The Monetary Policy Committee (MPC) of the central bank is set to announce a new Monetary Policy Rate (MPR), on Monday March 27, 2017, with the prime objective of ensuring price stability and low inflation to ensure stable currency and support output and employment growth.
GroupeNduom (GN) Research expect the Bank of Ghana to reduce the monetary policy rate (MPR) by 100 basis point to 24.5percent given the falling inflation trend, the somewhat stabilization of the Cedi and the need to consolidate government fiscal policy.
This will be the 75th regular meeting of the MPC since the BOG’s introduction of the policy rate as a central policy tool for its inflation targeting regime in 2002. Between 2002 and 2003, the policy rate peaked at 27.5 percent in May 2003 before declining to 12.5 percent in August 2007. After this period it increased to 18.5 percent in September 2009 and decreased to 12.5 percent again in November 2011. For the past five years, it peaked at 26 percent in 2016, where it remained unchanged for the greater part of the year until November where it was reduced by 50basis point to 25.5 percent.
At the last MPC meeting, the MPC upheld the Monetary Policy Rate (MPR) at 25.5 percent, amid calls by the business community for a lower rate because of the negative effects of the high rate on the domestic economy.
The MPC noted that, though headline and core inflation have been declining coupled with a strong external sector performance, concerns about positive inflation outlook due to pass-through effect of the cedi depreciation resulted in balanced inflation risks and growth, hence the decision to maintain the policy rate at 25.5 percent.
Since the last MPC meeting in January, many things have happened on both the domestic and the global fronts. At the global level, commodity prices have increased marginally providing a better outlook for emerging markets.
The outlook for countries such as China and Brazil have improved signalling a better economic recovery. However, the uncertainty in the Euro zone due to Brexit and the UK’s negotiation with European leaders must be a cause of worry for developing countries including Ghana.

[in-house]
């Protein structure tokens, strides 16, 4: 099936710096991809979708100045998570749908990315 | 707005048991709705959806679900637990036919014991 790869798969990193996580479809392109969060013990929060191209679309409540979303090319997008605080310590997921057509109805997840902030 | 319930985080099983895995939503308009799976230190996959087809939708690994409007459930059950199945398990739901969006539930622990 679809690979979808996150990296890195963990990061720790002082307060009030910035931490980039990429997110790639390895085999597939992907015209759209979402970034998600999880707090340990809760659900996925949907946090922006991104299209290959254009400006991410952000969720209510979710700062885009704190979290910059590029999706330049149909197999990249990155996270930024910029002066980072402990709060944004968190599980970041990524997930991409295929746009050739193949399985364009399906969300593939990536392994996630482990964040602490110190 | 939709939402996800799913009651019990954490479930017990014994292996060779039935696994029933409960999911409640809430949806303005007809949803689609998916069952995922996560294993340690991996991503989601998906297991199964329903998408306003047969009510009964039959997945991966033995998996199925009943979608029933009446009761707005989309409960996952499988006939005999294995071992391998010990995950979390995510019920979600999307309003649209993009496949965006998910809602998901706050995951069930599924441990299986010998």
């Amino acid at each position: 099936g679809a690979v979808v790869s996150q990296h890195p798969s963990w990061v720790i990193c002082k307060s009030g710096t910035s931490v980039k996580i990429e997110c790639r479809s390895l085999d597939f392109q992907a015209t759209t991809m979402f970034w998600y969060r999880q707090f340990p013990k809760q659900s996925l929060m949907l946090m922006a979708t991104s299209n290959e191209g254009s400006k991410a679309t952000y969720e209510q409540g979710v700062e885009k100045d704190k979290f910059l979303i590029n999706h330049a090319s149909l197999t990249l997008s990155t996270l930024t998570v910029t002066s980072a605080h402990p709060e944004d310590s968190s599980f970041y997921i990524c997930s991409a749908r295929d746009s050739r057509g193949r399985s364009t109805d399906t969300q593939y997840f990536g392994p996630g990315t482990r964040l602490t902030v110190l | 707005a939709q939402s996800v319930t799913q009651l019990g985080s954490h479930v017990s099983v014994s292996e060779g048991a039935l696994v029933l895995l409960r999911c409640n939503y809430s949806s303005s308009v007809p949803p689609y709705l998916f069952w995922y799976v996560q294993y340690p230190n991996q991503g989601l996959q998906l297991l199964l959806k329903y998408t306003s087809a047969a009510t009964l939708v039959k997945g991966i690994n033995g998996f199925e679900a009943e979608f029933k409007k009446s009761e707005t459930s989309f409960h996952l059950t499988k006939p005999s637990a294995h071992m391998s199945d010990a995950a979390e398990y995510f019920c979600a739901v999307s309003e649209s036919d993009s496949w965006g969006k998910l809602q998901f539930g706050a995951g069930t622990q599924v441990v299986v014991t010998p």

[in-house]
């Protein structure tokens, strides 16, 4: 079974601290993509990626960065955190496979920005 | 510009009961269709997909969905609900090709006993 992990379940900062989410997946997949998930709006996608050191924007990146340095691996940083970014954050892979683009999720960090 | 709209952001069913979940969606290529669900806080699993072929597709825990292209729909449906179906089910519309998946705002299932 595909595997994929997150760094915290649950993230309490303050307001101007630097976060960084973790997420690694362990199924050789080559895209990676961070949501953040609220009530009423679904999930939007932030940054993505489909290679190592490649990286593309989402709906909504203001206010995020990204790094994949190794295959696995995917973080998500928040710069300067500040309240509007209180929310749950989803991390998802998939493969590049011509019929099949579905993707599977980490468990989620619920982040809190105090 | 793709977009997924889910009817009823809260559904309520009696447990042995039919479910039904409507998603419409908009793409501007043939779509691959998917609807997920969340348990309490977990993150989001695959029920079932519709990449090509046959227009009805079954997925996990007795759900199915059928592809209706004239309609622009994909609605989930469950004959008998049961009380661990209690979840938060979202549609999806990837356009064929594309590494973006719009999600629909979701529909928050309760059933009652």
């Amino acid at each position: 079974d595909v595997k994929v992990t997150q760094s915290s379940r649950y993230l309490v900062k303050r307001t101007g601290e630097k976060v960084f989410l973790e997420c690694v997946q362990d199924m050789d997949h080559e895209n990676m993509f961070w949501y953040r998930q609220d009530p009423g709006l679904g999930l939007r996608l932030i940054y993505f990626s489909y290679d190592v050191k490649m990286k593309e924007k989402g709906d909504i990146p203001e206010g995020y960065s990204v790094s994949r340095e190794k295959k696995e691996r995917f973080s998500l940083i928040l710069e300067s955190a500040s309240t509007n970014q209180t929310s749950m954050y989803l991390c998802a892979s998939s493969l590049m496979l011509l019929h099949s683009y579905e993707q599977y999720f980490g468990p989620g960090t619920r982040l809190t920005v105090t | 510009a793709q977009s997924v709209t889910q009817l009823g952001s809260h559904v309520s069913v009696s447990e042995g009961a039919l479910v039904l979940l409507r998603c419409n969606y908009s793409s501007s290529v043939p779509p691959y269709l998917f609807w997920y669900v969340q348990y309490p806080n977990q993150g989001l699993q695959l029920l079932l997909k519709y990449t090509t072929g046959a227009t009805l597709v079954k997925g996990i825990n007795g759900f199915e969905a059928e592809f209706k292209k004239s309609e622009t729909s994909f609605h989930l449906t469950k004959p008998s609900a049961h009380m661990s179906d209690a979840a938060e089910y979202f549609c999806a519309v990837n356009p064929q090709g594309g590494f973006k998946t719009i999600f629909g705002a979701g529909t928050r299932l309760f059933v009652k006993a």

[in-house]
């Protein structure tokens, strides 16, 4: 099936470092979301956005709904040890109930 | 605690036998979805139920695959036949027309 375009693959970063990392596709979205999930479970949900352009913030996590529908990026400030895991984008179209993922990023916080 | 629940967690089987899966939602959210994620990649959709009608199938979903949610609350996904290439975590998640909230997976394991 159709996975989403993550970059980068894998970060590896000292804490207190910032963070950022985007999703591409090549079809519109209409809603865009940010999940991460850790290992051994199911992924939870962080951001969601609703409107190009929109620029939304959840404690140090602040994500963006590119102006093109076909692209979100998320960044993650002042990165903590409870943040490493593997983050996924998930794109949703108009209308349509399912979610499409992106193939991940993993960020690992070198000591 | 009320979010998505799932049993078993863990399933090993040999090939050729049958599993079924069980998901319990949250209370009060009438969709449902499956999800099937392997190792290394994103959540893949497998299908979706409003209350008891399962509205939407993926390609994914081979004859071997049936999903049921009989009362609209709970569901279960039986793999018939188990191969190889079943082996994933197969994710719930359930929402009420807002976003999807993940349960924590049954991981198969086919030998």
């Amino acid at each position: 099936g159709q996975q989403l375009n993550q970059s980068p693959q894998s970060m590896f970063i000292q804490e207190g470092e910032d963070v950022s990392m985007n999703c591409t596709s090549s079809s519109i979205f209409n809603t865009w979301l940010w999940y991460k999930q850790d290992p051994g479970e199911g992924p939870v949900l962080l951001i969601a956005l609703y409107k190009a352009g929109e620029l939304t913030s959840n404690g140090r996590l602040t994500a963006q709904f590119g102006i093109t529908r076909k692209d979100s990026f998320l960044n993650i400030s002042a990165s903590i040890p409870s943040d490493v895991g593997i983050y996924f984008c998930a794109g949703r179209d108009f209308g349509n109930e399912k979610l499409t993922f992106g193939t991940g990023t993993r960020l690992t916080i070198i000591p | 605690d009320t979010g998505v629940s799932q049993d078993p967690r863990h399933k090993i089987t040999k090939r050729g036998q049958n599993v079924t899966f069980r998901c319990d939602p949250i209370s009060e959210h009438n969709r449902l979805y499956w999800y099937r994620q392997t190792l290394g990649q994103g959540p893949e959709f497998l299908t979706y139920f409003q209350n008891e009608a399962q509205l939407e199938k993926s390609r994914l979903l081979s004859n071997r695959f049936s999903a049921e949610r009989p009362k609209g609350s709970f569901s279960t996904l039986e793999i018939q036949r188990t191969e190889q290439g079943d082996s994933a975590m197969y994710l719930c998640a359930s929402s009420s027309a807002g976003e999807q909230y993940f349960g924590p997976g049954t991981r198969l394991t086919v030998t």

On the domestic front, inflation continue to fall, declining from 17.2 percent in September 2016 to 13.2 percent in February 2017.
This is partly due to the IMF’s Extended Credit Facility Agreement which requires the Bank of Ghana to have a tighter monetary policy stance. This led to a fall in the growth rate of total liquidity to 20.53 percent at the end of third quarter of 2016 as against 25.57 percent recorded in the same period of 2015.
Though inflation has been declining, achieving the medium term target 8 percent plus or minus 2 percent is key in the determination of the monetary policy rate.
The Cedi depreciated in January on average by 0.14 percent, 0.18 percent, 0.08 percent and 0.21 percent, 0.16 percent and 0.24 percent in February against the British Pound, Euro and the US dollar respectively. As at Tuesday March 21, 2017, the Cedi recorded a year to date depreciation of 7.83 percent, 9.48 and 7.01 percent against the British Pound, the Euro and the dollar respectively even though it begun to record marginal gains against the major trading currencies partly due to the one billion Ghana Cedis bond issued last week and the auctioning of 120 million dollars for the first quarter of 2017 by the central bank.
Another development was the presentation and the approval of the fiscal policy of government for the 2017 fiscal year. Even though the budget is expansionary, the extent of government involvement in terms of expenditure is constraint by the tax reforms aimed at encouraging private spending to create job and grow the economy. This notwithstanding, the country’s debt to GDP ratio of 74 percent and interest payment obligation, power sector challenges, high cost of borrowing and unstable currency provides short and medium term risks to the economy.
Despite these challenges, the 2017 budget has inspired hope in the economy through the tax incentives given to businesses to invest, expand and provide jobs while the government uses its limited resources to invest in the critical sectors of the economy for efficient and productive sector performance. This effort by the government needs the necessary support from the Bank of Ghana to improve Ghana’s economic fundamentals.
Given the falling inflation trends, the performance of the cedi especially during 3rd week in March following the auctioning of the 120 million dollars and the issuance of the bond, the upsurge in investor confidence and the general positive outlook for the economy, the Bank of Ghana is likely to reduce the monetary policy rate to complement government’s efforts.